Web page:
Everyone knows how TV licensing works, especially in a student house. You get 200 identical letters through the post threatening you with a dramatic raid and a court case, even if you have already bought a license or don’t actually have a TV.
But despite their faults it can be argued that the BBC is worth paying for, as not many of us can live without Doctor Who, 24-hour News or Bargain Hunt. But what about online media?
David Leigh, Investigations Editor for The Guardian, is now suggesting a £2 levy on all broadband bills, which would raise £500m to “safeguard investigative journalism”*. He believes that by deducting “less than a cup of coffee per month” from household bills, online newspapers could benefit in a world where printed editions are slowly becoming old-fashioned. But is this fair for those who do not even read newspapers online, and only visit sites like BBC and Yahoo for their news?
The Guardian lost £50m last year by giving away its online content free, a bold decision in comparison to many newspapers who charge a small subscription rate for customers to read unlimited content online.
John Gapper of The Financial Times believes this disastrous loss is fuelling Leigh’s latest brainwave, declaring it “one of the worst, most commercially self-serving ideas I’ve heard in 20 years of covering business and finance”.
Amongst objections to the idea, it can be argued that newspapers with free online content are resisting the inevitable move that journalism will take from paper and print to digital media. The New York Times famously doubted the idea of asking customers to pay subscription fees to access content, but now 10% of their revenue is from subscriptions.
Gapper believes that this new licensing fee would only benefit those sites with free content, as high levels of traffic would encourage those in charge of the money to delegate it to popular sites.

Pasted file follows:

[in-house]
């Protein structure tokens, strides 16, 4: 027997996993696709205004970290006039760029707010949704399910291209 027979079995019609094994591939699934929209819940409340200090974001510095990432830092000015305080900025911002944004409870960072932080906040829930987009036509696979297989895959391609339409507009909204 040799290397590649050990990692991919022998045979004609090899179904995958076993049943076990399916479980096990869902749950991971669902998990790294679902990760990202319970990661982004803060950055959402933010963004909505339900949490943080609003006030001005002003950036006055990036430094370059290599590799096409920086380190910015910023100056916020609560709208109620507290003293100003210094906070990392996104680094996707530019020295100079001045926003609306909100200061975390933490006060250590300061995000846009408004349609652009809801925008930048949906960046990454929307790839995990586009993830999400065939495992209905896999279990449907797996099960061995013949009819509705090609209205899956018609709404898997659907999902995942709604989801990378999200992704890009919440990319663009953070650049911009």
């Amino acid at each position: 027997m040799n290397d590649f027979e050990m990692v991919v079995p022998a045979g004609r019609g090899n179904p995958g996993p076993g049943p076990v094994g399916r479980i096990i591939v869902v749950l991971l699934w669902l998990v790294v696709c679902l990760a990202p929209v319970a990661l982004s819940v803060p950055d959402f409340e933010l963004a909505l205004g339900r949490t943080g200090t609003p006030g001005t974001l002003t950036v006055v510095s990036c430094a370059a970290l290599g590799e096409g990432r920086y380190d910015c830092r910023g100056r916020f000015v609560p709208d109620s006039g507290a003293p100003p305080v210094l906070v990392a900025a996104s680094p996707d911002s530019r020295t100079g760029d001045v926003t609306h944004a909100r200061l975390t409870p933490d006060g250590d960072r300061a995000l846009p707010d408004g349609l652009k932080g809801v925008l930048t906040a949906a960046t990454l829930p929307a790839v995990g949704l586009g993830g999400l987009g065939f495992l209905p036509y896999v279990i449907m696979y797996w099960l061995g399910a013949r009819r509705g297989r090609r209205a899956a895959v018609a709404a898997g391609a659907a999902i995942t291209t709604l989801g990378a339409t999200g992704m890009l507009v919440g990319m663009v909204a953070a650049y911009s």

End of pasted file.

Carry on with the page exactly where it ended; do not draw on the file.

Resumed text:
However, there are advantages to the idea. If Leigh is trying to create a parallel between the BBC and online media, perhaps he is also trying to increase public access to information and education. There are few people who still grumble about the BBC licensing fee, as it has simply become a part of household budgets and lifestyles, and consistently provides British citizens with high-quality, unbiased entertainment and information.
By collecting one small fee each month, this could result in all online media, newspapers and journals becoming accessible to everyone of all ages and incomes.
Chris Duncan of News International commented that “the world’s gone mad…the Leigh subsidy disincentitises all paid content” – but perhaps Leigh’s idea would take away the cold commercialism of journalism, and promote it to the BBC’s level of informative media.
By taking away the news companies’ inevitable, primary need to fund themselves, they could then perhaps concentrate on their true purpose: to bring excellent and worthy news and information to the nation. The incentive may have been rather financially focused for Leigh, but the idea itself could be hugely progressive for British media.
But how would this affect students? Many of us read newspapers, with The Guardian proving a popular choice for many students I know. Would this extra fee benefit students or just add to the large list of fees, fares and bills we already have to pay? With many student households not even bothering to buy TV licenses, preferring to catch up online, would it really be feasible to expect them to pay even more? Or would most students prefer to pay the fee in the name of more accessible information online, unlimited articles and no further restrictions on their education?
*Source: The Media Show, BBC Radio 4.